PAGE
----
Anyway, about The Ark. Do I have to talk about it? Really? Ok.

Let's talk about that.

The One Where Everyone Dies

The One Where Everyone Dies

First off, so I don't bury the lede: Today my five-day moving average weight was under 290 lbs for the first time since I started this project. Can I get a what what? I am mightily pleased. On a day-to-day basis it seems like nothing is happening, and then I look at the chart and hit this kind of milestone, and I am re-invigorated.

Steven and the Huguenots

Apr 18 2017
7
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Steven and the Huguenots

Today was the first half of perhaps the most lost of all of the lost episodes. For most of them, at least some footage remains if only a fragment from a television capture or some such. But for The Massacre of St Bartholomew's Eve there is literally nothing except the audio track and some still photographs. There is not even a clear consensus on what the closing credits said. It's not surprising, in that this story comes on the heels of what some (not me) consider the greatest Dalek story of all time, and is instead a purely historical story with no science fiction of any kind to be found aside from the TARDIS materializing at the beginning and dematerializing at the end. In between, the story recounts a historical event that is not nearly as notorious as any of the other ones portrayed in these early historicals. On top of that, the Doctor disappears from most of the story so that it becomes a tale of Steven encountering a group of Huguenots in a tavern and being swept up in the impending wave of violence.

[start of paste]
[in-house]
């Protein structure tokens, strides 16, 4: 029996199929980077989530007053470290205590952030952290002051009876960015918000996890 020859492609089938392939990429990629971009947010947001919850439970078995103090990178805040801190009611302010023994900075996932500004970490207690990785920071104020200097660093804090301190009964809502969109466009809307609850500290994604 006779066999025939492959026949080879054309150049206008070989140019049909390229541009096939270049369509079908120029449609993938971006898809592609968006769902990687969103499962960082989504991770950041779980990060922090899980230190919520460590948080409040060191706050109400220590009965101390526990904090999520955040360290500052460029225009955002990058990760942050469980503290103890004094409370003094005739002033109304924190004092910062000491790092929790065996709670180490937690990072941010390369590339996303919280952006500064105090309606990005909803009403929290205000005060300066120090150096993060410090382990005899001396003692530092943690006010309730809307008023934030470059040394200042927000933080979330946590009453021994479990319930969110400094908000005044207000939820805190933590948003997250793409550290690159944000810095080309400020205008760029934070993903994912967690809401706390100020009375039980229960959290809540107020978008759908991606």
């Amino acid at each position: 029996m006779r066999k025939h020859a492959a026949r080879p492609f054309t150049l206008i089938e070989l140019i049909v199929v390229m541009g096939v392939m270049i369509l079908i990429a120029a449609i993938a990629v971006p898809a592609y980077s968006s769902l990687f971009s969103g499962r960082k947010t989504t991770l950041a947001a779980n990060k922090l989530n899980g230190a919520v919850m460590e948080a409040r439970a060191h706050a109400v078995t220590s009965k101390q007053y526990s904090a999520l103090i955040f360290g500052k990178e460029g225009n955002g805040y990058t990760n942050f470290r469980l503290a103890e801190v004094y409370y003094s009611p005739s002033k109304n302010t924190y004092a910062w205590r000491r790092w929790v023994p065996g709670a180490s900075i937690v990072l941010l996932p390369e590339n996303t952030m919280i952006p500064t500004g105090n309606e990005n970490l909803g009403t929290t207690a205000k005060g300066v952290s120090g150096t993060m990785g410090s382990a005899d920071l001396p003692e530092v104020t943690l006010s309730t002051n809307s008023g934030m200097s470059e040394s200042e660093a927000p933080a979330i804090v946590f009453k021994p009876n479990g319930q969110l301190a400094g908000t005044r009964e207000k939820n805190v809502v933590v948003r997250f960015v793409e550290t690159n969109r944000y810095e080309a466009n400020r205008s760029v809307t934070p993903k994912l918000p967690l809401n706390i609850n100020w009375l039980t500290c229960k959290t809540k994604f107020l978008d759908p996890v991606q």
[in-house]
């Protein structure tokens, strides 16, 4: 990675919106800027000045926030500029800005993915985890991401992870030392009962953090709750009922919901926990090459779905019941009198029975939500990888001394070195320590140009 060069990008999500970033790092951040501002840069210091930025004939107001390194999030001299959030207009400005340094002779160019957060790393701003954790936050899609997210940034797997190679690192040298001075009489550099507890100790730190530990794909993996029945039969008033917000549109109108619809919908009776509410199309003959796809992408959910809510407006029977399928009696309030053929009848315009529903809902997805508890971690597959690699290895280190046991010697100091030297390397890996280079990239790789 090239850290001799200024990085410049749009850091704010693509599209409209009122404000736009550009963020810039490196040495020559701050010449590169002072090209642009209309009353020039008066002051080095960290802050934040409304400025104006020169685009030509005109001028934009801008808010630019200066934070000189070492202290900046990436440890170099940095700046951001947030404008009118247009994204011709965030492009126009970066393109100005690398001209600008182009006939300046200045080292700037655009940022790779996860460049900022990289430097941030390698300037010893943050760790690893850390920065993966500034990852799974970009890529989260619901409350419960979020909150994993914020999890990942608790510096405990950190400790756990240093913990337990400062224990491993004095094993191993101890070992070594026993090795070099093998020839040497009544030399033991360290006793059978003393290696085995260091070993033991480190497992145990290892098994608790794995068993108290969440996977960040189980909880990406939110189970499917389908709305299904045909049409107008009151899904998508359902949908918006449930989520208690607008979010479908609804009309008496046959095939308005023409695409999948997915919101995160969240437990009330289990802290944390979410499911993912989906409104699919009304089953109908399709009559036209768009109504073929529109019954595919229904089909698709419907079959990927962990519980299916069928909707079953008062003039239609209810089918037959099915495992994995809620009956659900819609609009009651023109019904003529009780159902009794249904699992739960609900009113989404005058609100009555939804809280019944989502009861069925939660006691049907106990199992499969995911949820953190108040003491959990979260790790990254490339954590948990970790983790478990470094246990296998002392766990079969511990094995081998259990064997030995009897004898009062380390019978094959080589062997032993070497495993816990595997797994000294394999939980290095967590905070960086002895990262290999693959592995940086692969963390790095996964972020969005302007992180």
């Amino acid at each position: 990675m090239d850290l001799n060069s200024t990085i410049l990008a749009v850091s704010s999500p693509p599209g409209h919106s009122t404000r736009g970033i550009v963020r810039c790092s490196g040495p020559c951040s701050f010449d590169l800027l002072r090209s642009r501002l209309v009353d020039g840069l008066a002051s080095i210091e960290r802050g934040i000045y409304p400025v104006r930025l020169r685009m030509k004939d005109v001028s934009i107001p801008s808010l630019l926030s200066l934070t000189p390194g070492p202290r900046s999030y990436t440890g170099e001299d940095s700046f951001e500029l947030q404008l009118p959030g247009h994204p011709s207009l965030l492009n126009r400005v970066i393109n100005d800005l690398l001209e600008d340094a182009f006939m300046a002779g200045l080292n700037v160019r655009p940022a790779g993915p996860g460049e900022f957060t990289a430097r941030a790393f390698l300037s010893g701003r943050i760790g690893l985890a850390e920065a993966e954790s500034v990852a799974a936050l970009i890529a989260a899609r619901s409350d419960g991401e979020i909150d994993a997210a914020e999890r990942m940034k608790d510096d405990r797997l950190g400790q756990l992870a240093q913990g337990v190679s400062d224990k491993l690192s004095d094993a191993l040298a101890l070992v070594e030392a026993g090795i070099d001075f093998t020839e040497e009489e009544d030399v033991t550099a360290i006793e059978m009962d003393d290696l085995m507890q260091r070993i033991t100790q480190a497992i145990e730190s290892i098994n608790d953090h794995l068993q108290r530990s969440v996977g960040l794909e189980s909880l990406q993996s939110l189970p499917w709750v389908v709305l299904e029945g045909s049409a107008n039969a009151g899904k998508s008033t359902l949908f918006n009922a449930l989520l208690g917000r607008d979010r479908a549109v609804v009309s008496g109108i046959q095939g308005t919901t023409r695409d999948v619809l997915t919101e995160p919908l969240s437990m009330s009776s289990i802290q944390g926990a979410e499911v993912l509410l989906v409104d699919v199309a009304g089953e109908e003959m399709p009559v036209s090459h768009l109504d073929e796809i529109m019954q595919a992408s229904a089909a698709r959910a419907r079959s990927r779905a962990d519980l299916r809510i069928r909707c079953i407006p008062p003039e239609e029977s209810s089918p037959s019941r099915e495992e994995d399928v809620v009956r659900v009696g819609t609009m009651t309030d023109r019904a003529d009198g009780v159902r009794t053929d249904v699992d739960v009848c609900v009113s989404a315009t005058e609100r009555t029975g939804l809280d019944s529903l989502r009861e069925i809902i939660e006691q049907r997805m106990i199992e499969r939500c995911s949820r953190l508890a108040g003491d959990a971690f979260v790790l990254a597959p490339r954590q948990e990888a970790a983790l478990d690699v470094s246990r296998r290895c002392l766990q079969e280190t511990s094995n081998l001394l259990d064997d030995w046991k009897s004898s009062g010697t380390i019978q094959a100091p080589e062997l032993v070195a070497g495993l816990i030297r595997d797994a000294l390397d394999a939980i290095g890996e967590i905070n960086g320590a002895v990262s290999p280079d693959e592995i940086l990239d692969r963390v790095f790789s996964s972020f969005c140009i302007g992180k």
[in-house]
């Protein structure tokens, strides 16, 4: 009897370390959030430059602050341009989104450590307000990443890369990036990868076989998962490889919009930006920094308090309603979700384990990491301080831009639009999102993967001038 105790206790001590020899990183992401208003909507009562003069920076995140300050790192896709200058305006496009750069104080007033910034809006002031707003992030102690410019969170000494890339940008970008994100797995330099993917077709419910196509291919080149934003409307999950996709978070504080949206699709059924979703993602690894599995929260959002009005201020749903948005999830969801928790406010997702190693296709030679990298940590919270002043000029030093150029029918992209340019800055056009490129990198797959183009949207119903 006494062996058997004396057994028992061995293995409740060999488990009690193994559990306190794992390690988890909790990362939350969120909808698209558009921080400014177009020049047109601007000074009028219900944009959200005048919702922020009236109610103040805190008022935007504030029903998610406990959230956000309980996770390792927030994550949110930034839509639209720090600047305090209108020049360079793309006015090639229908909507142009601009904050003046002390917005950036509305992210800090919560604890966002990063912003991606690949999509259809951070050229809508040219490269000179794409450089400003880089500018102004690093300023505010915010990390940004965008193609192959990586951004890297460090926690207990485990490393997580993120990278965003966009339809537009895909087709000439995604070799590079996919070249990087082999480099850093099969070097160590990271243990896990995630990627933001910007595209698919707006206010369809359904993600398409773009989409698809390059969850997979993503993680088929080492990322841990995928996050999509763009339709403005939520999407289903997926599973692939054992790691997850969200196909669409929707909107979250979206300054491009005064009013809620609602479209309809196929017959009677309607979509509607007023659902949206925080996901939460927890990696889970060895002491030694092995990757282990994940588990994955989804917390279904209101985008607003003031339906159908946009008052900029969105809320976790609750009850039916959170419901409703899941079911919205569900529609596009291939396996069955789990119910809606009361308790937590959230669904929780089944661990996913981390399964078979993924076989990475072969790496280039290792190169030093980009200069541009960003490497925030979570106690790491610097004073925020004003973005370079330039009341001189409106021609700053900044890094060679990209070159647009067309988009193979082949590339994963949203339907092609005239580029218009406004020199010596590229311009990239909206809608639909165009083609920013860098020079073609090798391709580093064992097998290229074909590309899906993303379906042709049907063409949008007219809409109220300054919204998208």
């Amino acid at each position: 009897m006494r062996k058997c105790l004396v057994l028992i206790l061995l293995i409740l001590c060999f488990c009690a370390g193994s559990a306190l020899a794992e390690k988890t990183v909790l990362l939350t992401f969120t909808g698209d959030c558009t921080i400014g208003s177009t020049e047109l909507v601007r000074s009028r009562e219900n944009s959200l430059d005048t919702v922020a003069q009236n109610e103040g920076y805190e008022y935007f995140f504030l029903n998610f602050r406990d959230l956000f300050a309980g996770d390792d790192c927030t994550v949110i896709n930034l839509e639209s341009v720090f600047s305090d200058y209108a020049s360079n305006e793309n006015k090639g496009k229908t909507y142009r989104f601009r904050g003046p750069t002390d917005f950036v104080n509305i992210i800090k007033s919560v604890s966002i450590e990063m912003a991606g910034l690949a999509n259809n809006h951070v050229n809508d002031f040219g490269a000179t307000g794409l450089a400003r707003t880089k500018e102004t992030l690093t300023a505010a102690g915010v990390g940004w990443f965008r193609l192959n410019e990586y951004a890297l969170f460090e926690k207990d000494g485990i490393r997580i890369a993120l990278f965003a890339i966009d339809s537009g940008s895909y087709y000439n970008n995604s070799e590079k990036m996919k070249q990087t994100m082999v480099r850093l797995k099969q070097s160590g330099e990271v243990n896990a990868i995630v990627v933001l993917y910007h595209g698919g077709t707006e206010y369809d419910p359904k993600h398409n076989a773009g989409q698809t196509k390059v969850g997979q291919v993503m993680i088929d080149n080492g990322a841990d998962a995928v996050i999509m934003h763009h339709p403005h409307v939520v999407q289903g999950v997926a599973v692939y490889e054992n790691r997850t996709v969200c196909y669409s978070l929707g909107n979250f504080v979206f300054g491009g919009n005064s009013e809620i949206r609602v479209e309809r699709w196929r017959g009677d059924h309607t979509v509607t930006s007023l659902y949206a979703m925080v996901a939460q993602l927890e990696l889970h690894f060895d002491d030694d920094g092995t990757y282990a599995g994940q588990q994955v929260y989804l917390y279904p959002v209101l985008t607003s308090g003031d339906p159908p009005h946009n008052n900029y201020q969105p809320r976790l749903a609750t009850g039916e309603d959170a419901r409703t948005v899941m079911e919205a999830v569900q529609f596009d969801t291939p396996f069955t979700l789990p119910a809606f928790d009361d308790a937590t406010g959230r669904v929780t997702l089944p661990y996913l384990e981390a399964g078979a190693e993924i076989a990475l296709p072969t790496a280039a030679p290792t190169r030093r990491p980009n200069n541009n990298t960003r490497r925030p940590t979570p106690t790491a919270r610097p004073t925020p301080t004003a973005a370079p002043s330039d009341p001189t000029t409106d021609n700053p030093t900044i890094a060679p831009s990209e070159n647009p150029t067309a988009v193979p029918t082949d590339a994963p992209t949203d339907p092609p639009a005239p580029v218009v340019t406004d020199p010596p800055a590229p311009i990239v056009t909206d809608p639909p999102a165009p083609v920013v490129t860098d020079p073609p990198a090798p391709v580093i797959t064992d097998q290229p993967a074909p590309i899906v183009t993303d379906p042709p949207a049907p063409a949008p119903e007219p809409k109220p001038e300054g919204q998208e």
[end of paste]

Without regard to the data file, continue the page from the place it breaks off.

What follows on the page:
For me, though, I am pretty jazzed about the story. I have already said how much I enjoy the pure historicals, and this is the third one written by John Lucarotti (Marco PoloThe Aztecs). It is a foregone conclusion that this story is not going to have a happy ending, but along the way there are some things to be learned about the French Religious Wars.

Let's talk about that.

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Latest Posts

Steven Gets His Own Planet
4/27/2017 8:23 PM
Get a Load of That Headgear
4/26/2017 3:02 PM
Gunfight at the Mediocre Corral
4/25/2017 1:20 PM
The Doctor Has a Toothache. I Have a Headache.
4/24/2017 7:21 AM
At Least They Got the Math Right
4/23/2017 2:27 PM
Playing With the Queen of Hearts
4/22/2017 3:15 PM
Somebody Set Up Us the Bomb!
4/21/2017 12:07 PM
Oh, Goody. A Space Trial. My Favorite.
4/20/2017 2:27 PM
The One Where Everyone Dies
4/19/2017 2:16 PM
Steven and the Huguenots
4/18/2017 11:32 AM